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Thread: PVC Solvent advice

  1. #1
    Residential Design and Consultant knowhow's Avatar
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    Default PVC Solvent advice

    I need some advice on PVC solvent.

    Which Oatey solvent would cure the fastest and be suitable for pressurized PVC pipe?

    I have to replace my well pressure tank in the next few days with my plumber and want to be prepared for his assistance.
    I do all the basic plumbing in my house because I like to and I hire my plumber to do the complex and/or difficult stuff.
    He is OK with this and knows I do good quality work.

    I have a 1" PVC line coming in from my well, with a Clack air injector installed prior to the bladder type pressure tank.

    Years ago, I had given the Clack injector and two pvc unions to my water treatment contractor and asked him to install it, so that I could remove and replace or maintain the injector. Unfortunately, he only installed one union after the injector.

    Now, I'd like to remove the injector and add another union prior to it and have everything be cured enough to be able to turn my system back on, ie. pressurize it.

    My plumber came to install my new P tank last week but the new tank was delivered damaged. While he was at my house he stated that he was concerned about the well line new PVC fittings that I wanted to add. He said he was concerned about the amount of time the PVC solvent needed to cure and that it would be best if I could leave the water off for at least 24 hours so that it could cure properly.

    We left it at that and I figured I would get as much work done to prepare for the install of the new P tank, so that he could just make it up and install it quickly.

    I went out to buy the fittings and cement and am confused as to the best Oatey product to use. There was a choice for heavy or medium or another that I don't recall. I read the cans and the medium said it cured in a couple of hours? I think the regular said 24 hours? Is there a difference in its strength?

    I appreciate any advice.

  2. #2
    In the Trades Tom Sawyer's Avatar
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    You can google and read the manufacturers instructions as well as any of us.
    [B]No, plumbing ain't rocket science. Unlike rocket science, plumbing requires a license[B]

  3. #3
    In the Trades Jerome2877's Avatar
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    Name:  wet dry.jpg
Views: 102
Size:  20.9 KB

    This cures in 30 mins.

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    DIY scratch-pad engineer leejosepho's Avatar
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    I tried the "Cement Selector" app at the Oatey site, but could not get it to work. So, and like I learned from a painter many years ago: "Read the can!" Personally, I have often used the All-Purpose Cement some folks decry, and I have never had a problem after leaving things sit for about an hour before turning the water back on. Just be sure to de-burr the ends of pipe nicely, then do a good job with a Cleaner (on all parts) and let the Cleaner evaporate away before applying the Cement.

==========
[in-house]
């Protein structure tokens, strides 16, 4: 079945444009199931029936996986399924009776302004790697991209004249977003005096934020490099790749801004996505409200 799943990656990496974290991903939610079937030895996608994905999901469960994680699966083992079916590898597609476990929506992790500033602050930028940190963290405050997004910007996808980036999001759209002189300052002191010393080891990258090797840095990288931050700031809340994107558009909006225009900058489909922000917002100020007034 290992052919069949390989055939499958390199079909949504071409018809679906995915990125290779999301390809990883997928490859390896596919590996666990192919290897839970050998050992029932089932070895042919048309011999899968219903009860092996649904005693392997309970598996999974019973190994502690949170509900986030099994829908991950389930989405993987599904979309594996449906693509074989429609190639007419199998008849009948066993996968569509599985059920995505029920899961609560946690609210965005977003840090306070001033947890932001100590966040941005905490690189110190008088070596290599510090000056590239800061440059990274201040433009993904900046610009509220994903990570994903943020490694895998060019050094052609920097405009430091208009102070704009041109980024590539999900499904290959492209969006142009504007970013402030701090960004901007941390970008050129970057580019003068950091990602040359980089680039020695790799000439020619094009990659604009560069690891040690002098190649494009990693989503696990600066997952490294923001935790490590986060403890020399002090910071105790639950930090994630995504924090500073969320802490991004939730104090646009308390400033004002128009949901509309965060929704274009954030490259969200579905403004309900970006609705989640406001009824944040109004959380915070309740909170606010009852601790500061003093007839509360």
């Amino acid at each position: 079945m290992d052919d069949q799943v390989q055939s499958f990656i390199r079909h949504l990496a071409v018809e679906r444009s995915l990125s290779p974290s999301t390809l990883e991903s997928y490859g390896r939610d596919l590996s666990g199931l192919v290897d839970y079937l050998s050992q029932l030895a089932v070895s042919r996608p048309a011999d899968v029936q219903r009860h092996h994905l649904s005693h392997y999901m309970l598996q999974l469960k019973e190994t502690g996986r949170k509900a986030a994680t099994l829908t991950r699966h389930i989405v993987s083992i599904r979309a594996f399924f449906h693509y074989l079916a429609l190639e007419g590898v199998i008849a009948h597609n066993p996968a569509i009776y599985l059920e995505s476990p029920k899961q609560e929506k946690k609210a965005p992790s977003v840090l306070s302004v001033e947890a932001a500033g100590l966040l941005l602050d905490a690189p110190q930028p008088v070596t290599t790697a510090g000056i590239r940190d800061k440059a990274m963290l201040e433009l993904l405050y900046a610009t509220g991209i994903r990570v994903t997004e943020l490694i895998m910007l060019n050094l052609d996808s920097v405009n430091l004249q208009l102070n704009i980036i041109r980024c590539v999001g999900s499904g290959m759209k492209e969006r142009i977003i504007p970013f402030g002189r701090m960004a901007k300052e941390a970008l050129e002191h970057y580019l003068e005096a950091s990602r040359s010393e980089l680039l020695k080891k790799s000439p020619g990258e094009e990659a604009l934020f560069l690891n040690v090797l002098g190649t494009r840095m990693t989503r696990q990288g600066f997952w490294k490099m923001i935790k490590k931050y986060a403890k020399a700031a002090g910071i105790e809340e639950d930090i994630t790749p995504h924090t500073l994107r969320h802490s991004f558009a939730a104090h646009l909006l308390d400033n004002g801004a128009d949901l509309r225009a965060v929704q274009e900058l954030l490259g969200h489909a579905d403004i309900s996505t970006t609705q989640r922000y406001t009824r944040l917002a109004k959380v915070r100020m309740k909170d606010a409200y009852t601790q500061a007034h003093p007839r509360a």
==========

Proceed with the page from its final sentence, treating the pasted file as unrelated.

"Great minds discuss ideas, average minds discuss events and small minds discuss people." --Eleanor Roosevelt

  5. #5
    Residential Design and Consultant knowhow's Avatar
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    Quote Originally Posted by Jerome2877 View Post
    Name:  wet dry.jpg
Views: 102
Size:  20.9 KB

    This cures in 30 mins.
    Thanks Jerome2877,

    Good to know there's a quick curing PVC solvent cement when I need it. I'll see if my local supply house carries it.

    BTW, looks like Oatey makes a fast setting one also (Blue Lava) for PVC and (Orange Lava) for CPVC.
    Last edited by knowhow; 05-07-2013 at 06:58 AM.

  6. #6
    Residential Design and Consultant knowhow's Avatar
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    Quote Originally Posted by leejosepho View Post
    I tried the "Cement Selector" app at the Oatey site, but could not get it to work. So, and like I learned from a painter many years ago: "Read the can!" Personally, I have often used the All-Purpose Cement some folks decry, and I have never had a problem after leaving things sit for about an hour before turning the water back on. Just be sure to de-burr the ends of pipe nicely, then do a good job with a Cleaner (on all parts) and let the Cleaner evaporate away before applying the Cement.
    Thanks leejosepho,

    Appreciate the response.
    Yes, I always do "read the can" but thanks for the suggestion and I do de-burr and use the cleaner properly, but you never know so it's good advice to give.

    I was just curious because I have always used the Oatey Regular for PVC but my can was old, so I grabbed a can of the All Purpose because that's all they had at the local HDepot. Curing time is the same for both (and most Oatey products) but the All Purpose states "check local building codes to verify that use of All Purpose is allowed".

    The other reason I was concerned is because my plumber stated that he wanted me to wait 24 hours for it to set before pressurizing. I didn't understand.
    I guess he must use a different product. I've been trying to ask him but he's been working in an area with bad cell service.

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